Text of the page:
Recently, Gallup published the Gallup Poll of the Muslim World, a follow-up survey to its polling in the region in 2001.The results give us a view into the minds of Muslims from Mecca to Marrakesh, and pack a few surprises: Majorities in many of the predominantly Muslim countries surveyed support women's rights to vote, drive, and work. In addition, Muslims in each of the countries most often mention the West's political freedom and technological advances as what they admire most about the West.
John L. Esposito, Ph.D., is one of the few people who isn't surprised by what the Muslim world has to say. Dr. Esposito is a university professor and a professor of religion and international affairs and of Islamic studies at Georgetown University and the founding director of Georgetown's Prince Alwaleed Bin Talal Center for Muslim-Christian Understanding in the Walsh School of Foreign Service. He is also the past president of the Middle East Studies Association of North America and of the American Council for the Study of Islamic Societies and a consultant to governments and multinational corporations. He is editor in chief of the Oxford Encyclopedia of the Modern Islamic World, and his more than 35 books include What Everyone Needs to Know About Islam and Unholy War: Terror in the Name of Islam. Dr. Esposito is coauthor of the forthcoming book, Can You Hear Me? Listening to the Voices of a Billion Muslims.
The findings from the Gallup Poll of the Muslim World are surprising and occasionally contrary to Western assumptions. This research has had enormous political and social impact; it can also be incredibly valuable to business. Though Islam is quintessentially business-friendly -- the Quran makes numerous references to commerce and business ethics -- entré into the Muslim business world is tricky. The rules of the game are not so different, but the culture is, and few Westerners understand it. In this, the first part of a two-part series, Dr. Esposito discusses what the West has gotten wrong about the East and vice versa, what pioneering Western business leaders have learned from their travels in the Middle East, how to socialize in a dry country, and what to do to close the deal.
GMJ: What has the West gotten wrong about Islam?
Dr. Esposito: That it is a violent religion.
GMJ: Where do you think Westerners get that idea?
Esposito: Well, because Muslims commit acts of violence. Christians commit acts of violence, and Jews commit acts of violence, but we distinguish very carefully between extremists and the mainstream in Christianity and Judaism. I think that often the magnitude of global terrorism and the rhetoric of terrorists like Osama bin Laden, their so-called "Islamic rhetoric," leads people to think this must be what their religion is all about. So for many Westerners, their engagement with Islam is through the acts of extremists.
Westerners were able to make distinctions when, for example, a Jewish fundamentalist killed Yitzhak Rabin or a Christian bombed an abortion clinic, because we have a context within which to place it. Until the Iranian revolution, Islam was not on most Americans' cognitive maps. We weren't conscious or aware of it.
GMJ: But the terrorists are still setting the context for many people, including those who would like to do business in Muslim countries.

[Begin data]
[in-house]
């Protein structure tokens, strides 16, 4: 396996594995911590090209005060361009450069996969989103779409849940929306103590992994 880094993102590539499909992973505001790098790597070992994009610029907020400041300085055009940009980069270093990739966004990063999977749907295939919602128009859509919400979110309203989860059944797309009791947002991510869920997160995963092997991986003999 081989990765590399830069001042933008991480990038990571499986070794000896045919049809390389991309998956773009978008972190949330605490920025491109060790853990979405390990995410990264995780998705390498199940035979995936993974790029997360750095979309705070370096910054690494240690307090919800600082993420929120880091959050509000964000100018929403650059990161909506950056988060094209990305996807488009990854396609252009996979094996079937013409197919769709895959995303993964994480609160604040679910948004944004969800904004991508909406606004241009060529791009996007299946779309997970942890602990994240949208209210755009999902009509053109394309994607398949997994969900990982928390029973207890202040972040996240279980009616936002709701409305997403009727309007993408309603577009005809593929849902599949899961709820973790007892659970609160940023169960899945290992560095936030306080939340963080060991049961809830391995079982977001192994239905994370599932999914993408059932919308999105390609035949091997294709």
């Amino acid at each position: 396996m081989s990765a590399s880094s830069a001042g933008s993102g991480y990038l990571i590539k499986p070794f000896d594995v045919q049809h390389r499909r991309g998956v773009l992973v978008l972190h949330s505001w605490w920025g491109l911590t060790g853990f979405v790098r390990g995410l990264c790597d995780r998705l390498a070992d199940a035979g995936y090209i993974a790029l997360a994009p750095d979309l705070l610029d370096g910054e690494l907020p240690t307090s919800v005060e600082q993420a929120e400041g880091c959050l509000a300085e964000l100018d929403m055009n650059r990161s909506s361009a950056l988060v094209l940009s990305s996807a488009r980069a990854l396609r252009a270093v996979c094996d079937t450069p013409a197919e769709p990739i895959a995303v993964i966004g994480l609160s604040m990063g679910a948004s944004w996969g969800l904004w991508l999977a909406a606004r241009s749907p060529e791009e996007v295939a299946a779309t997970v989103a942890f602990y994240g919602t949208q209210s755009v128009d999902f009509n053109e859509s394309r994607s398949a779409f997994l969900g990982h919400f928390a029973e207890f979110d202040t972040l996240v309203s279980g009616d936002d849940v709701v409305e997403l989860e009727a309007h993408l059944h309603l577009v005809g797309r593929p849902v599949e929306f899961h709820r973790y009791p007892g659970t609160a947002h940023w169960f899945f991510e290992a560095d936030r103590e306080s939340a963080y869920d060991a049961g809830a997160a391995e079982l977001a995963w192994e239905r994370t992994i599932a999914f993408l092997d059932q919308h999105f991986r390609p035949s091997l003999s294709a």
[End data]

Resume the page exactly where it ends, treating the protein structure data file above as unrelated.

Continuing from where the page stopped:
Esposito: I've been doing consulting with companies for a long time, and years ago, many companies felt no need to be aware of this part of the world. Some companies that worked in the region had orientation sessions, but they were primarily business-related, and they didn't really get into the religion and culture. In America, the attitude is often, "I do business with you, and it doesn't matter what your religion is." Well, that works until there's a crisis, and then suddenly, a businessperson's asking, "What are these people really like? Are they really a threat to my country? Are they ultimately a threat to my company?" And many people in Muslim countries whom Westerners dealt with were very Westernized, or at least came across as very Westernized. Westerners interacted with a very small section of the business population, a very secular elite. But you can no longer assume that someone who seems very Western isn't also a very, very devout Muslim.
GMJ: How valuable is it to know religious traditions if you're doing business in a Muslim country?
Esposito: If you really want to get involved in a broad-based way in a Muslim country, eventually, you'll have to hire local people. Your own employees will be functioning and living there, too. So, if you're going to work with people in a country, you ought to know them better, but you also want to make sure that you don't offend or screw up. You want to understand ahead of time, and have your employees understand ahead of time, how the culture functions. Religion is a marker in people's identity in many parts of the Muslim world, and it does play a role in society and politics. Clearly you need training sessions.
GMJ: Oil companies were pioneers in doing business in the modern Middle East. What can we learn from them?
Esposito: A while back, oil companies that did business overseas realized that they needed to put more into understanding religion and culture. One reason is because they would bring local employees to the United States for training, but the oil companies would be training them for jobs that many of them would regard as jobs that you hire foreigners to do, not educated people like themselves. So they would come over for the training session, but when they went back home, they weren't happy in the level of job. The oil companies were operating out of an American mentality, thinking, "Well, we're a good company; we're giving them a good entry-level job -- or one close to it -- and they can fast track." But in their culture, if you have an education, and if you're at this stage of work, you don't start in an entry-level position. And it was insulting. That's not something you understand unless you know the culture.